During introductions at a “Responding to Domestic Violence” conference hosted in November by the Divinity School Women’s Center, one participant asked to stand.
“This is the first time I’ve said this publicly: I am a survivor of domestic violence,” said Denise [not her real name] in a shaky voice that grew stronger with each word. “I’m here because I want to learn everything I can to help save people.”
Denise was among more than 40 participants at the conference led by the FaithTrust Institute about engaging community faith leaders in response to domestic violence.
A multifaith, international organization based in Seattle, Wash., the institute trains and educates congregations and faith leaders on religious issues related to sexual and domestic violence.
People in faith communities who want to educate and equip their clergy leaders to deal with domestic violence should start with their pastor, said the Rev. Dr. Aleese Moore-Orbih, director of training and consulting for FaithTrust.
The best approach is to find commonalities — such as the agreement that no one deserves to be abused and that Scripture should not be used to justify abuse.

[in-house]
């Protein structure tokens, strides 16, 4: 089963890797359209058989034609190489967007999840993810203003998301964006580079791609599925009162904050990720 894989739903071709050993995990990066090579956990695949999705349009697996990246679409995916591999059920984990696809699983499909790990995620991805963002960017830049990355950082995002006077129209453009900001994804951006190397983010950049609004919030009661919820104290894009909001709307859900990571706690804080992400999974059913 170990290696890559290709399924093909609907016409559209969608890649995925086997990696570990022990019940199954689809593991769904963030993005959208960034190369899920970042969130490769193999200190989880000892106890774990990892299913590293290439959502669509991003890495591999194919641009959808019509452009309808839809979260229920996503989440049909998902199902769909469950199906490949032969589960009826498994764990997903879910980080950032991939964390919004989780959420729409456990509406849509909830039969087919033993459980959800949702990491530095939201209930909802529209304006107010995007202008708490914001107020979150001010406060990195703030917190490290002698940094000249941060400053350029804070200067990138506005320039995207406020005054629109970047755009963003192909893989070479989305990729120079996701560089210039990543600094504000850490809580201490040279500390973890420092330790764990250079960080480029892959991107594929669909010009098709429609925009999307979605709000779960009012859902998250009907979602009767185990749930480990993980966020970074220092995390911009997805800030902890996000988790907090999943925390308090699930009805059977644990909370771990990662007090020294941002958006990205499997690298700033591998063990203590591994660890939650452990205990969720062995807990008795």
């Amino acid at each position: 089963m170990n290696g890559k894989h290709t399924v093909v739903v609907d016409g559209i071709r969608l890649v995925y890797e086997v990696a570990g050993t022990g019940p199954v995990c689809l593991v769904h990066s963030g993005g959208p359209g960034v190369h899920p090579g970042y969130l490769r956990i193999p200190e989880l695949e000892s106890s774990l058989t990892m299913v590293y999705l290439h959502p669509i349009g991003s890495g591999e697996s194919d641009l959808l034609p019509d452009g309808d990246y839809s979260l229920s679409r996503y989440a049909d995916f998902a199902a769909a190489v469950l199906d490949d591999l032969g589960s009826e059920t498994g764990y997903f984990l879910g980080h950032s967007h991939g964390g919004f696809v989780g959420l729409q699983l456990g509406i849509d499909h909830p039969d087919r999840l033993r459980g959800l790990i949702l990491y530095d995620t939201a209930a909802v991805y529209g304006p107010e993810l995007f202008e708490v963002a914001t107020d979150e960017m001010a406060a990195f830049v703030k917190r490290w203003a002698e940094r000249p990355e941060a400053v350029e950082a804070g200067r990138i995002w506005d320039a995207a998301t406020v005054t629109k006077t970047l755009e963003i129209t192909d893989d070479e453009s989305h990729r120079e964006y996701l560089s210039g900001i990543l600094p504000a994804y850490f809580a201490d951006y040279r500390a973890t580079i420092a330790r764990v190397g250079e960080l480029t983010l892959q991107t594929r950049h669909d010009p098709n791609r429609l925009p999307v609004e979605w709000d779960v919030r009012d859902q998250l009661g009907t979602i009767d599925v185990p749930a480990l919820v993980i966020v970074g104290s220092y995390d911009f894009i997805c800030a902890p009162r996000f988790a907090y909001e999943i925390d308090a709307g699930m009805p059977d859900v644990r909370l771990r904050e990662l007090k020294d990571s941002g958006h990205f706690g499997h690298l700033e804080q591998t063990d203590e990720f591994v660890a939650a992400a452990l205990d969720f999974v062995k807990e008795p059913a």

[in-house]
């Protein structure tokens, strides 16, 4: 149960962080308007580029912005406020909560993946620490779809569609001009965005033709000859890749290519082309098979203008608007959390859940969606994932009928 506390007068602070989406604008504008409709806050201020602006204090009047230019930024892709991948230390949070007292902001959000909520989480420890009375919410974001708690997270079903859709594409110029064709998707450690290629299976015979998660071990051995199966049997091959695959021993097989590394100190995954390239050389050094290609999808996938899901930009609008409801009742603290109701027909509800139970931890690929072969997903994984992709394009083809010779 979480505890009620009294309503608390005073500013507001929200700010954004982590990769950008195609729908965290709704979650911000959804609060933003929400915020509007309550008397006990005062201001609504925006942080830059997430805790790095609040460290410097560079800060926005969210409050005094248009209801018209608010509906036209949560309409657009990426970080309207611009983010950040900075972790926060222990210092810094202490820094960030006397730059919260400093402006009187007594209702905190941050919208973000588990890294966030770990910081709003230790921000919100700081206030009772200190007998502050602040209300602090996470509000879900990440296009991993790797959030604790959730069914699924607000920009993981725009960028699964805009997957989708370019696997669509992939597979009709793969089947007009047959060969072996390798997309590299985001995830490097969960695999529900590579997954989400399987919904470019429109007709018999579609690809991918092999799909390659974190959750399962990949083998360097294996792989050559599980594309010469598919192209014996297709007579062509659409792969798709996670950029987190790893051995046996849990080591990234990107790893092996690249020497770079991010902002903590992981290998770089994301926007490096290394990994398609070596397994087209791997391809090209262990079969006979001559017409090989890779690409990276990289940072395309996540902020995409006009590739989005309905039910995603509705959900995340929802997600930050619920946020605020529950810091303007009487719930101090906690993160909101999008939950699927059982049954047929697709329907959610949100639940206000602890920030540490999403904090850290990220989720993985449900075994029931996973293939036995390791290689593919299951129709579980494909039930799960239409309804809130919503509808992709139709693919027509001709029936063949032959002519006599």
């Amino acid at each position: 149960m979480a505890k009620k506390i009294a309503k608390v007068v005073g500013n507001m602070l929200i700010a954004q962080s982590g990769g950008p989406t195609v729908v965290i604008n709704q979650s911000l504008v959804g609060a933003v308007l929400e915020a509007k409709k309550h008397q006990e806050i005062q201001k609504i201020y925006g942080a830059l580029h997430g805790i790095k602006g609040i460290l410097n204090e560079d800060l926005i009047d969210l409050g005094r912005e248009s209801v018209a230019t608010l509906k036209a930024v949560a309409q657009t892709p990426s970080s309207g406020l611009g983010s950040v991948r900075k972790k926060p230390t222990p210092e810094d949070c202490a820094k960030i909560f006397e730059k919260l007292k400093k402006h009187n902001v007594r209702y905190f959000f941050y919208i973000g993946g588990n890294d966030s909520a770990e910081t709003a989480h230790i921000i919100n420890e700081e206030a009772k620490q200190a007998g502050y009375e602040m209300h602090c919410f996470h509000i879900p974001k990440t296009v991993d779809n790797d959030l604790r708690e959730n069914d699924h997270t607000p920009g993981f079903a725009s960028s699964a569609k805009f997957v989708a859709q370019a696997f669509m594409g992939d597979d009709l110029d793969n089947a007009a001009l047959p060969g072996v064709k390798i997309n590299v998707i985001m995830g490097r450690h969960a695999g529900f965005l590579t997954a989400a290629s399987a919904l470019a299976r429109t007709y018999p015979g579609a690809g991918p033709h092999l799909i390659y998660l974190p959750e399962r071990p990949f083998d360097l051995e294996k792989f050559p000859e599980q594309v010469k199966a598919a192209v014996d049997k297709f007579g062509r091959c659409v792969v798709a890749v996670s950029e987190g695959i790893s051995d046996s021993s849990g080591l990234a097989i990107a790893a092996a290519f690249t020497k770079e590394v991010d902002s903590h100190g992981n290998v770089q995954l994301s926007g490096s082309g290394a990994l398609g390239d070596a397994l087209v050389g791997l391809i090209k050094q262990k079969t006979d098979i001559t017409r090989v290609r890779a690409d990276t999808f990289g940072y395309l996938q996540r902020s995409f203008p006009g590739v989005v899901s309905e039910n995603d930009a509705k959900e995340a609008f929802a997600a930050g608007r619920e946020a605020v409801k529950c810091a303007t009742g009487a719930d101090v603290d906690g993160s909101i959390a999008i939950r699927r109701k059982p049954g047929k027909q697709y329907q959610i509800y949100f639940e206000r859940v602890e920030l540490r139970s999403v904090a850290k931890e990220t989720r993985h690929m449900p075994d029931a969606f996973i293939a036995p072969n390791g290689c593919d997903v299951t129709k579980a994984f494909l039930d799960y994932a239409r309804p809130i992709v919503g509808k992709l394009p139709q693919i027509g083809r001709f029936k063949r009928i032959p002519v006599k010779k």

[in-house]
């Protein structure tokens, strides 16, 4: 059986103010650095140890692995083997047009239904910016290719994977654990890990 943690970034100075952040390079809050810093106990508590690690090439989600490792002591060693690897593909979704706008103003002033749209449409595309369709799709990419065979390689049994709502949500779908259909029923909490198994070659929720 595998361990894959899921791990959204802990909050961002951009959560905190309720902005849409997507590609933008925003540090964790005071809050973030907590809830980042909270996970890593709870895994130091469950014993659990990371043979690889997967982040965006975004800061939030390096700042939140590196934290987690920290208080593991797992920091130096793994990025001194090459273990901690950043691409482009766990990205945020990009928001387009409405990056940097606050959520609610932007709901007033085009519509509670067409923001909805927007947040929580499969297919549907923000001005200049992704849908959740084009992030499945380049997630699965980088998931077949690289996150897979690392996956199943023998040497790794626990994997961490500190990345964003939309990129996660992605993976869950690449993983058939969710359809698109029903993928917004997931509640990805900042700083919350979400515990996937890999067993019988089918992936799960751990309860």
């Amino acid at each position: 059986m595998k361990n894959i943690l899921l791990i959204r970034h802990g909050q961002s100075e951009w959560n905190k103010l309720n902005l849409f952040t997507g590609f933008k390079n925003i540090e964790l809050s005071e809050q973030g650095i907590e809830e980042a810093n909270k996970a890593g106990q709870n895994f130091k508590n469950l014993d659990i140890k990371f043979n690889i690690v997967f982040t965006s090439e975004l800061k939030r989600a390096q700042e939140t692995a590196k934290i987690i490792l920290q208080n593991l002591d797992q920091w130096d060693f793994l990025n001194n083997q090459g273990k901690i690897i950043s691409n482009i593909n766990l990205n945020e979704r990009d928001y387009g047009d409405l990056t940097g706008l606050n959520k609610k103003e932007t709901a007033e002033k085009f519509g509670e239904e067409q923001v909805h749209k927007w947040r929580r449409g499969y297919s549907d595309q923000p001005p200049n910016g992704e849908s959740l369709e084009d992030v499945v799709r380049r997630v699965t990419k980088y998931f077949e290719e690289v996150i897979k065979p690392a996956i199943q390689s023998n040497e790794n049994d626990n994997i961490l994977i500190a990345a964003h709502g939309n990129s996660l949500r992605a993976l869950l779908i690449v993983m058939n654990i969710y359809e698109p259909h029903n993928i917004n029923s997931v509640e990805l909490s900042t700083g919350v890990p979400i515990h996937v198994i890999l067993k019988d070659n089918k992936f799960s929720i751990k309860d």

“Remember that most of the time when clergy is not on board as an ally, it’s not because they’re against this type of work, but mostly because they either don’t understand it or they already have too much on their plates,” said Moore-Orbih.
If the pastor doesn’t engage, she recommended trying the associate pastor, and if that fails, the women’s ministry.
The conference concluded a series of Women’s Center events during Domestic Violence Month. In addition to students, it was open to clergy and laity, educators, shelter workers, and health care and mental health professionals.
Students Stephanie Neve and Christa Mazzone Palmberg, who serve as co-coordinators of the Women’s Center, organized the events in collaboration with Professor of Theology & Women’s Studies Mary McClintock Fulkerson, the group’s advisor.
Research indicates that in any congregation at least every third person has had some experience with domestic violence. “Religious teachings can either be roadblocks or resources in addressing domestic violence,” says the Rev. Dr. Marie M. Fortune, the institute’s founder and senior analyst.
“We want to help people understand the practical as well as the theological foundation of what needs to be done in those situations not only for the victim, but for the perpetrator and the family,” Fortune says.